Be that as it may, I and my peer group count our days on this mortal coil as gifts from a higher authority, and praise be to whichever power that that may be. It’s really really easy for me to worship the thousand faces of God/Goddess that have granted me my life because I believe in them all; I am a Christian, Jew, Agnostic, Hindu, Buddhist, Baptist, Bacchus, beer drinking believer in the benevolence and bedlam of being.  Every Jazz Festival at the Gospel Tent my belief in Lord Jesus is super jump started again, with a charge strong enough to carry me through the year, you might say electrified. Every year when I go to the Fest, I know where to find Jesus and how could I not pay a visit, in fact several visits?
The advantage of being an all believer (from atheism to Zoroastrian) is that I can wander down any path and find my higher power ready to give my soul the strength that it needs to survive the weakness of my reserve, give me reserve to challenge my temptations, courage to fight my demons and put some gut in my strut; and when I walk into the Gospel tent, any hole in my soul is filled with the power of the people, performance and pure joy in the Lord. The music, the singing the spirit is infectious and I find myself swaying, singing, clapping and snapping with the holy, yes holy, atmospheric pressure.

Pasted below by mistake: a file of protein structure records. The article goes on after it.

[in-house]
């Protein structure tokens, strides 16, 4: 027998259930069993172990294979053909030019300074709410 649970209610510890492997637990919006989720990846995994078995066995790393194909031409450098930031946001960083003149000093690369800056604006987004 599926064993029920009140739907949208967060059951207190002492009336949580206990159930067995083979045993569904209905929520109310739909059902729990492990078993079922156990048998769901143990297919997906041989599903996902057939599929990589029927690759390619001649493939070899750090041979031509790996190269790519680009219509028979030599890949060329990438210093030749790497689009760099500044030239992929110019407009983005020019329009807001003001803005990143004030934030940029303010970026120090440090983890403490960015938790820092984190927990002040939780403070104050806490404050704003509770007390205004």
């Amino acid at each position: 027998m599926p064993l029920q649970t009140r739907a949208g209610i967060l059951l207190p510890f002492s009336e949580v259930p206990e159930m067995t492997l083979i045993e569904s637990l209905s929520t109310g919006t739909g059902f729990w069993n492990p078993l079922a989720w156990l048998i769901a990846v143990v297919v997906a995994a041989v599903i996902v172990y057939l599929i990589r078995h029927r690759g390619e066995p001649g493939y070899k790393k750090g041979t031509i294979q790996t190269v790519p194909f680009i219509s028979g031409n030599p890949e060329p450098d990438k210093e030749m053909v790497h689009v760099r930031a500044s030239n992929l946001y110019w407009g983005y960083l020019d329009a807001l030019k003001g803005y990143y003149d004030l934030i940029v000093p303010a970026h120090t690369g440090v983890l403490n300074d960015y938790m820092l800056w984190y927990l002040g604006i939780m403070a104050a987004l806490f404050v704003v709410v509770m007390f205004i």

Fair to say at this point that by in large were talking about an African American spirituality experience, for while I understand that white folks can have soul, they are (by in large) not as rhythmically inclined to belt out their raised voices in the adoration to one who can and truly does save. The music and songs are spiritual, Rock, Rhythm, blues, gospel and the primitive African call and response audience participation occurrence rolled in to one glorious exhausting heart expanding happening.
I have been floored by four glorious goldenrod gowned fully grown women; I have witnessed Blind Boys and Zion Harmonizers and by far I am carried away when a choir of fifty or sixty voices, in agreement and five pert harmony, lift their right to be heard unto the Lord. Can I get a witness?
And then there’s a slight pause in the music where Brother Love steps out with the microphone and challenges the audience that he has accepted as parishioners: “have you heard the word of God here today? (YES!) and do you feeeeeel the grace of the Lord (YES!) and do you believe that you have come to a HOLY place, a place of worship, THE HOUSE OF THE LORD?”  (YEEEESSSSS!) “then I want you to look around you and pick up all that trash that you brought in with you because this IS the house of the Lord and we do NOT leave trash on the floor; if you brought it in with you, then take it back out and dispose of it properly. “I WILL NOT HAVE TRASH IN THE HOUSE OF THE LORD! Can I get an Amen?” “AMEN!”

free people of color in New Orleans

Po Boy Views
Phil LaMancusa
Free People of Color